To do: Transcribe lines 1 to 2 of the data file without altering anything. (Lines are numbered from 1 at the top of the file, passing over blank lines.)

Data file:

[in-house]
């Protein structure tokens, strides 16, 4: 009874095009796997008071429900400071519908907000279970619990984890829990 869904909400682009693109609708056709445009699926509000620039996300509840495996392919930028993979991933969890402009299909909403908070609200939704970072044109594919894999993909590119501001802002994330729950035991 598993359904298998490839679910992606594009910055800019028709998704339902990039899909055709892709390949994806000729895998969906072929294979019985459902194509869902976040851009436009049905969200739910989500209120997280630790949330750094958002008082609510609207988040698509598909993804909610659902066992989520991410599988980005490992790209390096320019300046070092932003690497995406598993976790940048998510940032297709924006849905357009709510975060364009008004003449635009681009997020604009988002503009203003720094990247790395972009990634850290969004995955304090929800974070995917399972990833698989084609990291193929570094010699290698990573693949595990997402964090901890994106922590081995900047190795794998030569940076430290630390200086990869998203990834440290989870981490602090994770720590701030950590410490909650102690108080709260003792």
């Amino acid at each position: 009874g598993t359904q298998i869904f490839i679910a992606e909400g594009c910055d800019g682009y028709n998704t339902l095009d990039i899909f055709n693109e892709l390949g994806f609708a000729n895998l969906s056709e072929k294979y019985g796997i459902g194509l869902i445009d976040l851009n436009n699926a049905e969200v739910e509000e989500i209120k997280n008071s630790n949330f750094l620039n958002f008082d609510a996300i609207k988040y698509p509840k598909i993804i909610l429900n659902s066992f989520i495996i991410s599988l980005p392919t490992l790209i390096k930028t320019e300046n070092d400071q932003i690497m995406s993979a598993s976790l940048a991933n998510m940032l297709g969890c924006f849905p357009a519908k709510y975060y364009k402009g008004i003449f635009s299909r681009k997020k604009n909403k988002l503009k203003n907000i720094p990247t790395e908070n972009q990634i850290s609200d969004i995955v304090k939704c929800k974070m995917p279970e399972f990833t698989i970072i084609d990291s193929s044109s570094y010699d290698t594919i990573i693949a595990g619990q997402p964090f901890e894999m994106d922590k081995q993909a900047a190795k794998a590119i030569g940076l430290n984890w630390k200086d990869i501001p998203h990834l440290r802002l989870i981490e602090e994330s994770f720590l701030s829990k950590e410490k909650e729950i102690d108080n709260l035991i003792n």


[in-house]
């Protein structure tokens, strides 16, 4: 009874095009796997008071429900400071519908907000279970619990984890829990 869904909400682009693109609708056709445009699926509000620039996300509840495996392919930028993979991933969890402009299909909403908070609200939704970072044109594919894999993909590119501001802002994330729950035991 598993359904298998490839679910992606594009910055800019028709998704339902990039899909055709892709390949994806000729895998969906072929294979019985459902194509869902976040851009436009049905969200739910989500209120997280630790949330750094958002008082609510609207988040698509598909993804909610659902066992989520991410599988980005490992790209390096320019300046070092932003690497995406598993976790940048998510940032297709924006849905357009709510975060364009008004003449635009681009997020604009988002503009203003720094990247790395972009990634850290969004995955304090929800974070995917399972990833698989084609990291193929570094010699290698990573693949595990997402964090901890994106922590081995900047190795794998030569940076430290630390200086990869998203990834440290989870981490602090994770720590701030950590410490909650102690108080709260003792």